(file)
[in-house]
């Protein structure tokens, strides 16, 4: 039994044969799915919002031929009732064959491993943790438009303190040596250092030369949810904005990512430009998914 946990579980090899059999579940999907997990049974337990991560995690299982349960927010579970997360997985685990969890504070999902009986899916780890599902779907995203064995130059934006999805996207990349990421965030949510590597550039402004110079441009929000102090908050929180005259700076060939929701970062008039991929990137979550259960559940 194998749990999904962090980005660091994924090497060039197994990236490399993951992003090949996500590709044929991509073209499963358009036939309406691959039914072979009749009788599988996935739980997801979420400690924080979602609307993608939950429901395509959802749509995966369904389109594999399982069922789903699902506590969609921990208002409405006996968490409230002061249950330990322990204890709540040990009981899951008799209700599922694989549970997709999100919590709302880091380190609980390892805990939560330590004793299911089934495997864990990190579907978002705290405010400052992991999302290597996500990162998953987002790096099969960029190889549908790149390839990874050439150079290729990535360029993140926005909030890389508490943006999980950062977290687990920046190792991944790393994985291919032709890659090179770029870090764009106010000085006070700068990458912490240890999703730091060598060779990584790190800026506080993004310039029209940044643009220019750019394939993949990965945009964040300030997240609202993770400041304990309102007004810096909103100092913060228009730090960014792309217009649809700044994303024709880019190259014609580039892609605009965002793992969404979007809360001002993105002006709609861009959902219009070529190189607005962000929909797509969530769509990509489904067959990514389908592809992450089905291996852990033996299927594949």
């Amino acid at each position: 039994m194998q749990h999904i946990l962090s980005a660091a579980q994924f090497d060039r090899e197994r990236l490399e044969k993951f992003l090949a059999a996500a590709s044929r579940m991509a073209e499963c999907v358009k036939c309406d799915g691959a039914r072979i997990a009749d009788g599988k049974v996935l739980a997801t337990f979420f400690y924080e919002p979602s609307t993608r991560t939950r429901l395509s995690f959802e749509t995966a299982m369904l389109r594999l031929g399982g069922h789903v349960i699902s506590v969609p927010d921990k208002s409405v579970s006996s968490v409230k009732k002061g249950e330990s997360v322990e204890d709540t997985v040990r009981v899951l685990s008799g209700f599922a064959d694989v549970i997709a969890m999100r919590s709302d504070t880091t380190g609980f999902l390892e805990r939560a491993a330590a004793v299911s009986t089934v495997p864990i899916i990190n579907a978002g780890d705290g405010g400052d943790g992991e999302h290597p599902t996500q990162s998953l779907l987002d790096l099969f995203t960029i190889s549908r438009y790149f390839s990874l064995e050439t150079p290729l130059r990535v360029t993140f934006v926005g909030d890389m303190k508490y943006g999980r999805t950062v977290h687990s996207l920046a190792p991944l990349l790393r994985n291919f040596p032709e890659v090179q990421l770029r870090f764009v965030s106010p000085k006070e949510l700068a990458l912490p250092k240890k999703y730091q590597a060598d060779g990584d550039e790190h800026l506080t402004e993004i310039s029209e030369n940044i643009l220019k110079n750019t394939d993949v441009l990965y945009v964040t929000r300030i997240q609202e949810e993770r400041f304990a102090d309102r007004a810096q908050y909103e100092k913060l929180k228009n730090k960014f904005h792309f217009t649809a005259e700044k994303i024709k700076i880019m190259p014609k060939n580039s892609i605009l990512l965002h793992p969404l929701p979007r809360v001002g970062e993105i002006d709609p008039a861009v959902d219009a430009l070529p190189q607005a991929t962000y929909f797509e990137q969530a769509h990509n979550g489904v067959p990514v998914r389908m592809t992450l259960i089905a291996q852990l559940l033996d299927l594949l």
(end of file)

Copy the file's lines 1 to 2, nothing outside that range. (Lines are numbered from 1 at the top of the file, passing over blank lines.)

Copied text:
[in-house]
């Protein structure tokens, strides 16, 4: 039994044969799915919002031929009732064959491993943790438009303190040596250092030369949810904005990512430009998914 946990579980090899059999579940999907997990049974337990991560995690299982349960927010579970997360997985685990969890504070999902009986899916780890599902779907995203064995130059934006999805996207990349990421965030949510590597550039402004110079441009929000102090908050929180005259700076060939929701970062008039991929990137979550259960559940 194998749990999904962090980005660091994924090497060039197994990236490399993951992003090949996500590709044929991509073209499963358009036939309406691959039914072979009749009788599988996935739980997801979420400690924080979602609307993608939950429901395509959802749509995966369904389109594999399982069922789903699902506590969609921990208002409405006996968490409230002061249950330990322990204890709540040990009981899951008799209700599922694989549970997709999100919590709302880091380190609980390892805990939560330590004793299911089934495997864990990190579907978002705290405010400052992991999302290597996500990162998953987002790096099969960029190889549908790149390839990874050439150079290729990535360029993140926005909030890389508490943006999980950062977290687990920046190792991944790393994985291919032709890659090179770029870090764009106010000085006070700068990458912490240890999703730091060598060779990584790190800026506080993004310039029209940044643009220019750019394939993949990965945009964040300030997240609202993770400041304990309102007004810096909103100092913060228009730090960014792309217009649809700044994303024709880019190259014609580039892609605009965002793992969404979007809360001002993105002006709609861009959902219009070529190189607005962000929909797509969530769509990509489904067959990514389908592809992450089905291996852990033996299927594949």